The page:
I loved Hal Duncan’s “The Angel of Gamblers” (I only realised, as I wrote this, that the narrator’s name is Hal). I know nothing about Texas Hold ‘Em, but this story just about convinced me that I’d like to play (that, and late-night Celebrity Poker; but I know I would be a terrible player). This story takes place during just one game. Guy Fox, one of the players, starts telling a long and convoluted story just as the game is dealt, with the provocative statement that there are no gamblers in Hell. The other players are Fast Puck, Joey Narcosis, Jack Flash, and the narrator. These reprobates listen to the story, interject their own wry comments, and play the game with great skill (I think – as I said, I know nothing about the game). The tale he tells is, of course, the point of this story. Fox describes his experiences meeting a being he calls the Angel of Gamblers – apparently one of a third group of angels, not pro-God nor pro-Devil but neutral, walking the earth. Of course, Fox played the angel at poker – and the stake, of course, was Fox’s soul. Fox is an incredibly frustrating yet consummate storyteller, knowing exactly when to stop talking in order to address the game at hand. At 25 pages, it’s a long short story, but it’s really worthwhile. Read the rest of this entry »

edited by Jonathan Strahan

Solaris (2011)

ISBN: 978-1-907519-52-9

Reviewed by Jason Nahrung

Engineering Infinity is a rare beast in the land of anthologies: it takes its theme and it nails it. Themes can be nebulous things, reliant on perspective, but here the award-winning Australian editor Jonathan Strahan collects fourteen stories that take his vision and run with it: they examine, as Strahan says in his introduction, “the point where the practical application of science meets … our sense of wonder”. The anthology succeeds on another, more important, level, too: there’s very little to fault on a story-telling level. It’s a joy to find such a consistently high standard.

Peter Watts begins brilliantly with ‘Malak’, in which war machines develop conscience from algorithms and decide how best to balance their military commands with their nascent sense of morality. David Moles furthers the military complex with a story of interstellar war, tinged with futility and tragedy.

Strahan remarks that the realm of hard science fiction has moved on from being a predominantly white man’s playground – he admits this anthology suggests that ‘hard’ is a more malleable material now than in its classic form – and this collection chips away at that gender reign with four women represented. Kristine Kathryn Rusch takes the trope of the over-ambitious parent and adds technology to the family in crisis; Kathleen Ann Goonan starts in Hawaii and ends up somewhere else entirely in one of the more fantastical, and probably the least thematically appropriate, of the stories. Gwyneth Jones goes off-world to find a family reunion under tragic circumstances while Barbara Lamar joins with Damien Broderick to produce some engaging time tunnelling.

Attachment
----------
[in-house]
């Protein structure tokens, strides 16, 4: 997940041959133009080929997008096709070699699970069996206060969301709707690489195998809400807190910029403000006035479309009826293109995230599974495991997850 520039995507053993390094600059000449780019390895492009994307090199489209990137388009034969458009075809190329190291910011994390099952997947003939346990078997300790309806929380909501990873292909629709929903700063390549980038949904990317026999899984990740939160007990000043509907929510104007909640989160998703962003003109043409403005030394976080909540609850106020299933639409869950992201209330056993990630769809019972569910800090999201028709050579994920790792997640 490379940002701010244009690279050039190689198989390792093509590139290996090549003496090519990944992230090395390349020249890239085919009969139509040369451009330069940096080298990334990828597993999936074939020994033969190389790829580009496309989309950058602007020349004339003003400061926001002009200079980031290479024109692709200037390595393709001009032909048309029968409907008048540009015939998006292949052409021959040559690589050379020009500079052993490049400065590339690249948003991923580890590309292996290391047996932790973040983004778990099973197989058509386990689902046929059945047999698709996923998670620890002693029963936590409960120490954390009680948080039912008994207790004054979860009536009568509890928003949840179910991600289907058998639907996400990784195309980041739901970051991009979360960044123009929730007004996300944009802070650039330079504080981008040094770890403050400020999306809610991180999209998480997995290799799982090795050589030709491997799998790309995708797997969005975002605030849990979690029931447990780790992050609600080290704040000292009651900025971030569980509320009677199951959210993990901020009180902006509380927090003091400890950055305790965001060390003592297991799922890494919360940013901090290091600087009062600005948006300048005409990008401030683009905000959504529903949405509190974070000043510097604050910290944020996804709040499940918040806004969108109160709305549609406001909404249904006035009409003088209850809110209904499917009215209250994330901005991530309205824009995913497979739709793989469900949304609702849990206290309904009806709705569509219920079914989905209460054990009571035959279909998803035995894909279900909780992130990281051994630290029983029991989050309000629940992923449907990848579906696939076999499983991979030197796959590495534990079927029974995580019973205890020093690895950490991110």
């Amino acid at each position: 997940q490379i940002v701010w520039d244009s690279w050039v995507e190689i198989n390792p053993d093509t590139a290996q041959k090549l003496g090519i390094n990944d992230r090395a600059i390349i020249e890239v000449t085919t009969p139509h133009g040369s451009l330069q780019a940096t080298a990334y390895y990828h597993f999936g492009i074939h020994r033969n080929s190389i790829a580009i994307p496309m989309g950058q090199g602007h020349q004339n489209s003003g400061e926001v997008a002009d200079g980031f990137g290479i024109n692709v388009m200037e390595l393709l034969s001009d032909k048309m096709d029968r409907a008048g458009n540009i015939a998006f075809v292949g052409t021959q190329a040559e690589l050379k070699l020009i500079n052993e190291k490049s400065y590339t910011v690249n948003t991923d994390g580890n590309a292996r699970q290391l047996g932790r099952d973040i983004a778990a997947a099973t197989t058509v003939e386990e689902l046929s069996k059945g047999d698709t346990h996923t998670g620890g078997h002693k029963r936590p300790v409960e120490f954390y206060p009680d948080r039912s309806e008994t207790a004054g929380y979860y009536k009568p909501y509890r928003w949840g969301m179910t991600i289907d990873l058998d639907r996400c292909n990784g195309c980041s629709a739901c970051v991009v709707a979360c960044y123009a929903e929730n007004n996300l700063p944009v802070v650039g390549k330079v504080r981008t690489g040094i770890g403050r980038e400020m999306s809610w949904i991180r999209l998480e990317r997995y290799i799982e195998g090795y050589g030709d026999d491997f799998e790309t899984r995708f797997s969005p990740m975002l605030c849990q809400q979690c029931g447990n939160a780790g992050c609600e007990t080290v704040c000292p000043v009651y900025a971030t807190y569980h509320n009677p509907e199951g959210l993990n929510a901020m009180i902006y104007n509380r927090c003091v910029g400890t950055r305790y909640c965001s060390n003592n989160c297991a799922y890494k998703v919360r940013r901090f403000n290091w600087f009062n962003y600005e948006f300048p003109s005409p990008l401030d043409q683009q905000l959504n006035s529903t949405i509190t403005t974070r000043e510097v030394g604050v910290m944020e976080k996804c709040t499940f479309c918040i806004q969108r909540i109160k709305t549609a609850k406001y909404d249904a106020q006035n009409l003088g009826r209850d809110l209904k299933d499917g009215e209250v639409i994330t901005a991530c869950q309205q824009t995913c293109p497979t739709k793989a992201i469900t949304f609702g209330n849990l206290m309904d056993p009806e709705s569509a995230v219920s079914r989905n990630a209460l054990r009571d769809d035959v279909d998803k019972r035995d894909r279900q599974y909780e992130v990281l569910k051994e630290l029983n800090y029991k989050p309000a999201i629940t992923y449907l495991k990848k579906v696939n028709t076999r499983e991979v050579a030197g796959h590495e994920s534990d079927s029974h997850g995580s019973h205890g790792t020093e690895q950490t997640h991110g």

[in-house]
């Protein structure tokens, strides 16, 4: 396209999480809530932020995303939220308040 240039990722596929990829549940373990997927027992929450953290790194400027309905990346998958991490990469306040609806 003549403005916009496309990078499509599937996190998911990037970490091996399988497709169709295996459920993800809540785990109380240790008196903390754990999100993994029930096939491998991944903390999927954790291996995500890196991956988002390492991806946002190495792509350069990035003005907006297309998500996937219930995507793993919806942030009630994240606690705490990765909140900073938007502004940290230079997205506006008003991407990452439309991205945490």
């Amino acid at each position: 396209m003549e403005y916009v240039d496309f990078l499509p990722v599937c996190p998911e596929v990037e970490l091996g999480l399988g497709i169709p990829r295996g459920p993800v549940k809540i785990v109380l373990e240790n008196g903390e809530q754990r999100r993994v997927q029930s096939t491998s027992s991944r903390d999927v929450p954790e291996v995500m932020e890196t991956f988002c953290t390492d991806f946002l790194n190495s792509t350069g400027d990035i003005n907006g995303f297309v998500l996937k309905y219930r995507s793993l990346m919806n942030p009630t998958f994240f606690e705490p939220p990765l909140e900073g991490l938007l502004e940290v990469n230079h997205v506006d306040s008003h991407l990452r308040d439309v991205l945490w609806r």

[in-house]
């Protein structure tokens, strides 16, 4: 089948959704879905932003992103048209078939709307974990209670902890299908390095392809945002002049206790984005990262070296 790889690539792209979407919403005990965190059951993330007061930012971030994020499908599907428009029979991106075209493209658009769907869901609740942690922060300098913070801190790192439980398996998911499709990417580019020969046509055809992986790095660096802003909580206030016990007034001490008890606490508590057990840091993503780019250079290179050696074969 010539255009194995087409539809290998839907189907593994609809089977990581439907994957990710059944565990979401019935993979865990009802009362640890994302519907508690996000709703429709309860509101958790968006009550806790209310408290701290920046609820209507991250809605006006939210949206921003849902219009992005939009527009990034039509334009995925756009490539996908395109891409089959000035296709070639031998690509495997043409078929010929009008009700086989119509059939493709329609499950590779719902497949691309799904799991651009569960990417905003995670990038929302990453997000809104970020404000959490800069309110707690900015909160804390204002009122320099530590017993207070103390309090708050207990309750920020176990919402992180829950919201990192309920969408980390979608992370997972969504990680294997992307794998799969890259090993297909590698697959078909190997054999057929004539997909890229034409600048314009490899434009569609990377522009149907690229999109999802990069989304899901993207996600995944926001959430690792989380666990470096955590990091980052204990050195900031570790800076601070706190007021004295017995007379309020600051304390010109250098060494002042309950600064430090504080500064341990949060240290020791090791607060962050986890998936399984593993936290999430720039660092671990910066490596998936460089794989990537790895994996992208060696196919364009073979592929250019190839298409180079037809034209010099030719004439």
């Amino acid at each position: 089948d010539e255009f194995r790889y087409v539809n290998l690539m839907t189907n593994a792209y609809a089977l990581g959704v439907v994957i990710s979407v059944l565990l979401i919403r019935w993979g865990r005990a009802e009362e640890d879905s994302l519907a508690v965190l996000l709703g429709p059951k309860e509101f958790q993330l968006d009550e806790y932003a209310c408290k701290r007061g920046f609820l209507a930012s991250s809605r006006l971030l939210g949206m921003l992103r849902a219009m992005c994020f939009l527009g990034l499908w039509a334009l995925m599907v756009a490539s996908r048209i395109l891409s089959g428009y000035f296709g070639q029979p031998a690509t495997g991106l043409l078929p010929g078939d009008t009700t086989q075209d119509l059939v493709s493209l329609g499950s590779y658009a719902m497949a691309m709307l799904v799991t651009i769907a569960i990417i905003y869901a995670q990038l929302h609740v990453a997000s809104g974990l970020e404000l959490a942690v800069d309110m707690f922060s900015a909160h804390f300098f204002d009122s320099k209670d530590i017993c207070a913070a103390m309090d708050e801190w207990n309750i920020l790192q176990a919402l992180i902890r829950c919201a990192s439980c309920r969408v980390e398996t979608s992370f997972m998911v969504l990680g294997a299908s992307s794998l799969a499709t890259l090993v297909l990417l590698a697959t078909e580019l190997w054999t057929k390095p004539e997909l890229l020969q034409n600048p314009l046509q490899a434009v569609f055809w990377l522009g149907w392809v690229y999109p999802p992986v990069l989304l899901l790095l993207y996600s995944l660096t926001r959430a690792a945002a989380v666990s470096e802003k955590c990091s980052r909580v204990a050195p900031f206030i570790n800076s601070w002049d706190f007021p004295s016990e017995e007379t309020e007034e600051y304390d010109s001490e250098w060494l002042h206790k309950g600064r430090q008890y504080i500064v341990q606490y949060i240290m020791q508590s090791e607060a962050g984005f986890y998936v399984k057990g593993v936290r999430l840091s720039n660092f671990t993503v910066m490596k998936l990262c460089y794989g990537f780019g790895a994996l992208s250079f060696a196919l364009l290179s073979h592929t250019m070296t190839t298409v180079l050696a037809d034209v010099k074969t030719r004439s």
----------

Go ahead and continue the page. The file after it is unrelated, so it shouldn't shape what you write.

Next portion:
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Edited by Jonathan Strahan and Jack Dann

Harper Voyager (2010)

ISBN 978 0 7322 8848 8

Reviewed by Alexandra Pierce

The premise behind this anthology seems essentially to have been that Australian authors would contribute short stories set in worlds they had already created, which would fill in certain plot elements or backstory, though there’s one story that doesn’t fit this mould. The difficulty with such a premise is that, if you are not familiar with every single author’s work, you might find that you only read or enjoy a handful of the stories. Of course, the other possibility is that it could act as a gateway to work you’ve not previously encountered. Happily, the latter case was largely how this anthology worked for me. I only knew the worlds of three stories in this anthology: those created by Garth Nix, Isobelle Carmody, and D M Cornish. I’d read some works by Sean Williams, Jennifer Fallon, Juliet Marillier and Cecilia Dart-Thornton, but not from the worlds represented here.